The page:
After a restless night of sleep, I finally decided to get showered (yes!), get dressed and get out of the house on New Year's Day.  I drove up the coast to the seaside town of Jenner and got caught up with a girlfriend.  We took a short walk along the Russian River shoreline and sat on the rocks and soaked up the sunshine during low tide.  She asked for my phone and snapped this picture of me because the light was like honey.

My first picture of the new year was of me.

Miracle of all miracles!
At the end of the five days, I was ready for my husband and son to come home.  I feel like I fed my creative soul while they were gone and had a lot of time to reminisce about all the good that happened over the last year - family adventures, a writing retreat, creative workshops, collaborations with writers and friends.  Our son changed schools this year and we stepped into the roles as parents of a tween.  So much growth happened within our family these last twelve months and I'm really proud of us for muddling through it together.

My house, as well as my mind, felt like it was in order.

Sayonara! to 2014.

Monday, December 22, 2014

I Heart Instagram

The living room windows are covered in a steamy, thick layer of moisture this morning.  I shuffle over to the xmas tree and plug in the twisted string of lights and a soft, golden glow gently permeates the space.  My body folds into the couch and I pick up my phone and peruse my Instagram account and smile at the bevy of images being shared in that space - french toast fixings; a North Pole party; winter solstice offerings; snow-crested mountainsslate grey skies melting into perfectly calm waters; and a new puppy for a beautiful family mourning the recent loss of their beloved dog.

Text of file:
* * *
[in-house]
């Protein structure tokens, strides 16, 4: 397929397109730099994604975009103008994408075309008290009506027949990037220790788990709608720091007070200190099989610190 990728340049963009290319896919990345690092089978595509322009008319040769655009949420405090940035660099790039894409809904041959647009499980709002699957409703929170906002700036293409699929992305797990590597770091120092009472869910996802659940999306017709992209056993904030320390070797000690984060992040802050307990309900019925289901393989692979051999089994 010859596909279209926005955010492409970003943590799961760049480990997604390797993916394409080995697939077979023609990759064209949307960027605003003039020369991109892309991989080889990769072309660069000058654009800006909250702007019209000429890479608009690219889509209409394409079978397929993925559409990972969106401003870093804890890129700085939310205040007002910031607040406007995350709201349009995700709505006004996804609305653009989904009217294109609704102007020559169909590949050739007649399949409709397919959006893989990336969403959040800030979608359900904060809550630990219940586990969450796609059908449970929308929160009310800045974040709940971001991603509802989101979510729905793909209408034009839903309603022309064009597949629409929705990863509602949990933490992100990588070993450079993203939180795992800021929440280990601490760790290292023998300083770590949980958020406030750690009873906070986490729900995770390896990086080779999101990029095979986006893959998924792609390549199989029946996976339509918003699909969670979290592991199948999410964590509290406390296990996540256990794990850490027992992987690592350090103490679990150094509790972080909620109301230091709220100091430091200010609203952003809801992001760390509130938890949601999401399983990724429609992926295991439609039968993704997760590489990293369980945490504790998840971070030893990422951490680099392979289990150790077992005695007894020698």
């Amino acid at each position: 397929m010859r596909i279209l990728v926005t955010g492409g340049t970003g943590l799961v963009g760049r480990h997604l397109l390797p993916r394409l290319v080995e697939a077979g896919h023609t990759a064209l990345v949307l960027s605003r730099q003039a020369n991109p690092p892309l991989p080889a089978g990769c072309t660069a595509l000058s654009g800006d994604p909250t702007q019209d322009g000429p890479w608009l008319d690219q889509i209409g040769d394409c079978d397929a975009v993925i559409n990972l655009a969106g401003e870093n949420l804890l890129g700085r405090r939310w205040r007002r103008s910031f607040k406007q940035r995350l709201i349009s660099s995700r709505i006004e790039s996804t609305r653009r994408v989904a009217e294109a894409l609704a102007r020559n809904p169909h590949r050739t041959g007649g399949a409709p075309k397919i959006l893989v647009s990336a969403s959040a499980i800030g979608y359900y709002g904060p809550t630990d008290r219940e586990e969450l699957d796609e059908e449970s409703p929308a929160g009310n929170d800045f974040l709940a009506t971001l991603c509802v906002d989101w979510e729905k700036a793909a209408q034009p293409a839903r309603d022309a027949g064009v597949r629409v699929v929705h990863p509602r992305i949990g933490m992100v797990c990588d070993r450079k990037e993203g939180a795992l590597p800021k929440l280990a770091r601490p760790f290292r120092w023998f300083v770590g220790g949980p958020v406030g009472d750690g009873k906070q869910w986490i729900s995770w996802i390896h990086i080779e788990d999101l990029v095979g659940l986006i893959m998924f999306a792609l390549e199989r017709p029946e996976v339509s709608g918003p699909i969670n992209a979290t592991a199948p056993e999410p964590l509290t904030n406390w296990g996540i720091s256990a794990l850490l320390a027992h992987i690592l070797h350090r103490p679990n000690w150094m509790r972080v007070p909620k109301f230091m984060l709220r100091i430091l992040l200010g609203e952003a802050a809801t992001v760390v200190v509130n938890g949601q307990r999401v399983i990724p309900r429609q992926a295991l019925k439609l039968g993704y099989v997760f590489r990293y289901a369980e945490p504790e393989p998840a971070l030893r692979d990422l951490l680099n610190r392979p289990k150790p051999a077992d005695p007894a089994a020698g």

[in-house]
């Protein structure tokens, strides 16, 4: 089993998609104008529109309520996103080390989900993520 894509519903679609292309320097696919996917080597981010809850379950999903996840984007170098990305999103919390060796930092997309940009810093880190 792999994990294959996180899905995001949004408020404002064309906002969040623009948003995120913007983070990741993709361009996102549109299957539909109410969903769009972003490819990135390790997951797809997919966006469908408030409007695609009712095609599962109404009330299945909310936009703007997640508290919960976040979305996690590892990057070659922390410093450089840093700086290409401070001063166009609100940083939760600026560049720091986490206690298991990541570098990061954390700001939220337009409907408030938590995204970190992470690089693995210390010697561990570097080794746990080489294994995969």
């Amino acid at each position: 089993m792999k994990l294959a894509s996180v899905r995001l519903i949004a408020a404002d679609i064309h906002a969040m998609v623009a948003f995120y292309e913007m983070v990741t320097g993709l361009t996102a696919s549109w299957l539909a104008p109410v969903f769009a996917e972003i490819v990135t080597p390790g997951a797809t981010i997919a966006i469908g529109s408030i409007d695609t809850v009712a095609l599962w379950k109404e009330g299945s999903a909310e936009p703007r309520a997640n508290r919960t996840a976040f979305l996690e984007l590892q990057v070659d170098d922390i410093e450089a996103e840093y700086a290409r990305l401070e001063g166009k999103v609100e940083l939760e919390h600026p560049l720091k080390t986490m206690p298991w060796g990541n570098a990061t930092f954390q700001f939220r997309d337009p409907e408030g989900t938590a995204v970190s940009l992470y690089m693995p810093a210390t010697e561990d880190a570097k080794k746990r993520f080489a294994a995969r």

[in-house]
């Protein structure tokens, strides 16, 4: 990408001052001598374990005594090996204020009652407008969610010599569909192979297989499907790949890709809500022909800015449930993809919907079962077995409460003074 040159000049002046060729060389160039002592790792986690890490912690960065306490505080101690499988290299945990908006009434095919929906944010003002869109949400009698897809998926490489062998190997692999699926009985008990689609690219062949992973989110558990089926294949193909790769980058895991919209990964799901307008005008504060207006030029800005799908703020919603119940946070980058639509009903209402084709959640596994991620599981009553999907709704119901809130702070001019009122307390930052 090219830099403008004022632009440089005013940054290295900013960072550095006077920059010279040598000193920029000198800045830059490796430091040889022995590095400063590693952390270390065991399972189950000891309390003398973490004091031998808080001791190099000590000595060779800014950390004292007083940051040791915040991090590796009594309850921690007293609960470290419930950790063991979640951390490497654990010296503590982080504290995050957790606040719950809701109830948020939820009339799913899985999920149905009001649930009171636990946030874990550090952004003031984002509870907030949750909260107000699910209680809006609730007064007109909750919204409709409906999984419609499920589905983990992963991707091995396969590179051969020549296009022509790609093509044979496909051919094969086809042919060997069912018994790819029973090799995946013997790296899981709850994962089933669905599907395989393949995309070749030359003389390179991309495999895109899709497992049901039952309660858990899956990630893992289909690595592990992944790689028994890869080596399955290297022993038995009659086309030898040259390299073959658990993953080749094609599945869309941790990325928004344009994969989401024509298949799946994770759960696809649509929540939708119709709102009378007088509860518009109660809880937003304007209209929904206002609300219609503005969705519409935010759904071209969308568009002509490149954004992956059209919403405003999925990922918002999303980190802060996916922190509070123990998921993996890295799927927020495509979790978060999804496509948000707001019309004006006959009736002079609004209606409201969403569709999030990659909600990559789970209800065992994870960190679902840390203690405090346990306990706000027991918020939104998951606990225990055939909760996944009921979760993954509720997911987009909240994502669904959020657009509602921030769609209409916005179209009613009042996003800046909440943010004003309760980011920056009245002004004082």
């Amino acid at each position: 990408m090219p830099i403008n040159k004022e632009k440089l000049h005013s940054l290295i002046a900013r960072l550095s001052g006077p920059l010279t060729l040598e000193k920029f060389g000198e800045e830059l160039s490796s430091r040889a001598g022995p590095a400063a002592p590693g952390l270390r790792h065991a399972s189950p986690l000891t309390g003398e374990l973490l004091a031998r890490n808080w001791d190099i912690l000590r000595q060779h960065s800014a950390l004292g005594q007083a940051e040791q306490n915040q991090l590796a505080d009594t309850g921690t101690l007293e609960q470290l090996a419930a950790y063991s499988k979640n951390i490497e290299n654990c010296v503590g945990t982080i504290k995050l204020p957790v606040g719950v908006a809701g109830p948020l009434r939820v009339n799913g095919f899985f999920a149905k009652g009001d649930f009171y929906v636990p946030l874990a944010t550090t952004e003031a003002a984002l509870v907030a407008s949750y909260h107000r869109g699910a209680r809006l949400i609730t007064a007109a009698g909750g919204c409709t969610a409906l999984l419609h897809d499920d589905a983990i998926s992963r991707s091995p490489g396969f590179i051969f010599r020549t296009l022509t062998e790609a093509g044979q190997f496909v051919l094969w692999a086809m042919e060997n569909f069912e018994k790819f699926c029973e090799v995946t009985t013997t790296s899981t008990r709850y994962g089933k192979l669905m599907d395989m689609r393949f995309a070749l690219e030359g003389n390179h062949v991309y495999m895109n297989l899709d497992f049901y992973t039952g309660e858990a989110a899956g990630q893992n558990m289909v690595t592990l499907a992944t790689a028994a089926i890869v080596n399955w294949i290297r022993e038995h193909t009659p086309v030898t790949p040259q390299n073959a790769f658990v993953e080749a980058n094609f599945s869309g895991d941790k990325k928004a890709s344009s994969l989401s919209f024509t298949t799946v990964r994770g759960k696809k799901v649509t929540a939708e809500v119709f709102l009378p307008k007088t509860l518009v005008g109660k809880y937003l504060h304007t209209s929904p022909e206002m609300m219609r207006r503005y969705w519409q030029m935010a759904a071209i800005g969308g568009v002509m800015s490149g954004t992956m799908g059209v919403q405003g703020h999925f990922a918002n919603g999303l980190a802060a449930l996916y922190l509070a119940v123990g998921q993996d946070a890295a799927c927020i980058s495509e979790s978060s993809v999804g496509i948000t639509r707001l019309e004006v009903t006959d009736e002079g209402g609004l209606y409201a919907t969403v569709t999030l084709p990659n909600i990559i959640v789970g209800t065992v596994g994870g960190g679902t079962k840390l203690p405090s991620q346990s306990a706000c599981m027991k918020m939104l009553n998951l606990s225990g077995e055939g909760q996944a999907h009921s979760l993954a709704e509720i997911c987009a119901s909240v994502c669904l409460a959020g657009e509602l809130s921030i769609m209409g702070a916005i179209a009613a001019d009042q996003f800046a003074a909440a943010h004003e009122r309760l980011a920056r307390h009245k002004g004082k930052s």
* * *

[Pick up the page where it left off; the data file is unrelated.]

I've wanted to write about my addiction to Instagram for some time now, but didn't know what I really wanted to say.  The word addiction makes it sound sordid and taboo, but it's not like that.

Social media has so many negative connotations, but I love my Instagram community.  I do not want to apologize for it or be embarrassed by sharing pretty things in that little 2 x 2 inch square on the screen of my phone.

I get so much inspiration from fellow artists, writers, bloggers, photographers, mamas, poets, designers + the alumni of folks I attended Write Doe Bay with earlier this year.  I love it.  I really do.  

Instagram has been a positive place to share parts of my life with others.  No, I don't show the muddy entryway of my home or the messy sink full of dishes.  Some would argue that I'm not keeping it real, but I would say to them - Who wants to see that?  

Beauty is what I find when I scroll through my Instagram feed and that's what I also personally want to share.  I try to find the beauty in my life and what we're doing and share it with others.  Our life is far from perfect, but there are some pretty perfect moments that make me want to shout from the rooftops that I'm alive, healthy and living in this amazing world.  A wee bit dramatic, but I think you get the drift.

There is so much beauty…

The austere, real beauty of the natural world.   

Beautiful children laughing, playing, doing ballet or playing a sport they love.

Creatives bravely sharing the beauty of their work.

The simple beauty of food - satsumas, freshly baked bread or a steaming cup of coffee.

The beauty of the written word as shared by authors, readers, bloggers and publishing houses.